Oseleta | Red wine grape native to Italy. It is a blending grape of Valpolicella that faced extinction and was almost single-handedly revived by the Boscaini family of the region’s famous Masi estate. Having tasted a Valpolicella with noticeable tannins and backbone made by his cousins, Sandro Boscaini took cuttings sent them to Celestina Gaspari, and paid her to conduct some research. Her conclusion was that the grape was identified as Oseleta. Despite their efforts, there is still only a scant amount planted in Italy.

Wine style | Oseleta’s signature dark colour and ample tannins distinguish it from the rest of the Valpolicella blending grapes. The name derives from oselét, a dialectical variant of uccellina, (‘little bird’) referring to birds’ attraction to the ripe grapes. Several grapes called Oselina were recorded in the 1800s, but their relationship to Oseleta is unknown.

Wines | Veneto: Grown only in Valpolicella, where small portions may be used in the blend of any of the Valpolicella denominations. (See Corvina entry for the list of DOPs.)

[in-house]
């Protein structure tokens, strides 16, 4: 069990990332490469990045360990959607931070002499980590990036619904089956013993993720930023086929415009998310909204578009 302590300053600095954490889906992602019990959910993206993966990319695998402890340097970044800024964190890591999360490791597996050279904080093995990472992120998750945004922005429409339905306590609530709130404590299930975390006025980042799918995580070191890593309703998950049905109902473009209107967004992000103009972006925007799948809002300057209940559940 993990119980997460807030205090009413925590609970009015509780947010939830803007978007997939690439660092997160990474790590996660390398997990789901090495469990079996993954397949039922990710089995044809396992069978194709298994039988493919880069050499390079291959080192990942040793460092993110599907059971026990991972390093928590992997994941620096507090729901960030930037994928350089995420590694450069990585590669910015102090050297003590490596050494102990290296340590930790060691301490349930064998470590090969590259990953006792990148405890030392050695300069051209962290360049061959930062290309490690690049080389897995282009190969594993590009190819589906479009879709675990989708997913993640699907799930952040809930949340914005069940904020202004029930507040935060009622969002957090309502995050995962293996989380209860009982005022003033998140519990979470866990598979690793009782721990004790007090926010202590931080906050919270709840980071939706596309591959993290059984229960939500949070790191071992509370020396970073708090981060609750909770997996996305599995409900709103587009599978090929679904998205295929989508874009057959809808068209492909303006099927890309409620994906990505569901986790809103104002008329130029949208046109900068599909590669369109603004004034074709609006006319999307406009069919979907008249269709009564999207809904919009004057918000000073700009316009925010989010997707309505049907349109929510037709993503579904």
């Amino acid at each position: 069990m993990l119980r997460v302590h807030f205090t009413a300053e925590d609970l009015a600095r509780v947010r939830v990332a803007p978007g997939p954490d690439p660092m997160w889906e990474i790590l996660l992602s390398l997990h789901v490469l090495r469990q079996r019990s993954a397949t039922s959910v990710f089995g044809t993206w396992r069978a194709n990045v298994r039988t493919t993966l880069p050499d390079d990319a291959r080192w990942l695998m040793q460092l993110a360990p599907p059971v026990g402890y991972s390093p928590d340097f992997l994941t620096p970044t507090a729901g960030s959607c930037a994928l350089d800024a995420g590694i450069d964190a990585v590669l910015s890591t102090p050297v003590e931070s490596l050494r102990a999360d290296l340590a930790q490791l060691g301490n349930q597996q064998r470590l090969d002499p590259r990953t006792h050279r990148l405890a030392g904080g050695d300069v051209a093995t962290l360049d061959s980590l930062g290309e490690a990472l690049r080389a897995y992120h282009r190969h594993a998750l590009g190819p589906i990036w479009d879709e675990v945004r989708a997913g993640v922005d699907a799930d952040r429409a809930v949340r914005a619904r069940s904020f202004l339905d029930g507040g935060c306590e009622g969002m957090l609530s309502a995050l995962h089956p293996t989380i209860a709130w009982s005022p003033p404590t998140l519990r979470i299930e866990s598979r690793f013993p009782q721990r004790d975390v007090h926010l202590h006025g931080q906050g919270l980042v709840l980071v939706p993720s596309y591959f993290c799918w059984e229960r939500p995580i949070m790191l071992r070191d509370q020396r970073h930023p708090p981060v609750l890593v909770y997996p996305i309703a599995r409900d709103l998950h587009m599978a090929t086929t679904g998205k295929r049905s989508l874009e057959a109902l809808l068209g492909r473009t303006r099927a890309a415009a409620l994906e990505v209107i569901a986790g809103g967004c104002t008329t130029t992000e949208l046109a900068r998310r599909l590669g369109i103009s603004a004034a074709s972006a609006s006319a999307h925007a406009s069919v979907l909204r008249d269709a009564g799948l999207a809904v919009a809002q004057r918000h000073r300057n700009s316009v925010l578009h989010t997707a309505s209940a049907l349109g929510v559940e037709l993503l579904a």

Viticulture | Oseleta produces low yields due to its small- sized berries, thick skins, and an extra pip (seed). It is very adaptable and resistant, making it a good companion to have around in difficult vintages when the other Valpolicella varieties struggle to ripen properly.

Wine style | Dry, still red wines, dark in colour and tannic, again due to its small berry size, thick skins, and extra pip. When dried, its low yields are amplified as is its tannic power. Aromas and flavours include violets, blackberry, tar, leather, and cinnamon, combined with a faint herbaceous note. Oseleta is increasingly used as a native alternative to Cabernet Sauvignon in the Valpolicella blends. While rare, a few monovarietal bottlings do exist.


Italian Wine Unplugged (Positive Press, 2017), p.123-4.